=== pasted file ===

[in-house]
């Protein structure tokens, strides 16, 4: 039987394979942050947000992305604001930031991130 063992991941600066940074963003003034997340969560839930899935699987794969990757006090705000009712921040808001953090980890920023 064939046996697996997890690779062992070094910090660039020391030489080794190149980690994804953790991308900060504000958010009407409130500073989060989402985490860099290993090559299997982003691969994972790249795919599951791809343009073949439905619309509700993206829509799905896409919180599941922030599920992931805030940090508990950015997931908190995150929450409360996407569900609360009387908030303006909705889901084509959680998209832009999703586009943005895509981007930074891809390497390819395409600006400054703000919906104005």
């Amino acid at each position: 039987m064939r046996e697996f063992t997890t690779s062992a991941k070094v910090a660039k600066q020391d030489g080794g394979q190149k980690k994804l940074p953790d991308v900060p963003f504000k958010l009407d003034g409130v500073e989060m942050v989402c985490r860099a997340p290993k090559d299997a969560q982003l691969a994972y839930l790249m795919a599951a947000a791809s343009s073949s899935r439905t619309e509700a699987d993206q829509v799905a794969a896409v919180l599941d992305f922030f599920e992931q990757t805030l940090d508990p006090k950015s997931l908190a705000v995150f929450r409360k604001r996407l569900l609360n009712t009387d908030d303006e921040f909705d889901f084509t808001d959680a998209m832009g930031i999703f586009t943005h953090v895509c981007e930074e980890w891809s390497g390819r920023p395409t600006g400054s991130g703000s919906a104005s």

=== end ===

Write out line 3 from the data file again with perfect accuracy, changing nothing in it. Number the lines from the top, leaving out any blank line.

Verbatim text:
């Amino acid at each position: 039987m064939r046996e697996f063992t997890t690779s062992a991941k070094v910090a660039k600066q020391d030489g080794g394979q190149k980690k994804l940074p953790d991308v900060p963003f504000k958010l009407d003034g409130v500073e989060m942050v989402c985490r860099a997340p290993k090559d299997a969560q982003l691969a994972y839930l790249m795919a599951a947000a791809s343009s073949s899935r439905t619309e509700a699987d993206q829509v799905a794969a896409v919180l599941d992305f922030f599920e992931q990757t805030l940090d508990p006090k950015s997931l908190a705000v995150f929450r409360k604001r996407l569900l609360n009712t009387d908030d303006e921040f909705d889901f084509t808001d959680a998209m832009g930031i999703f586009t943005h953090v895509c981007e930074e980890w891809s390497g390819r920023p395409t600006g400054s991130g703000s919906a104005s």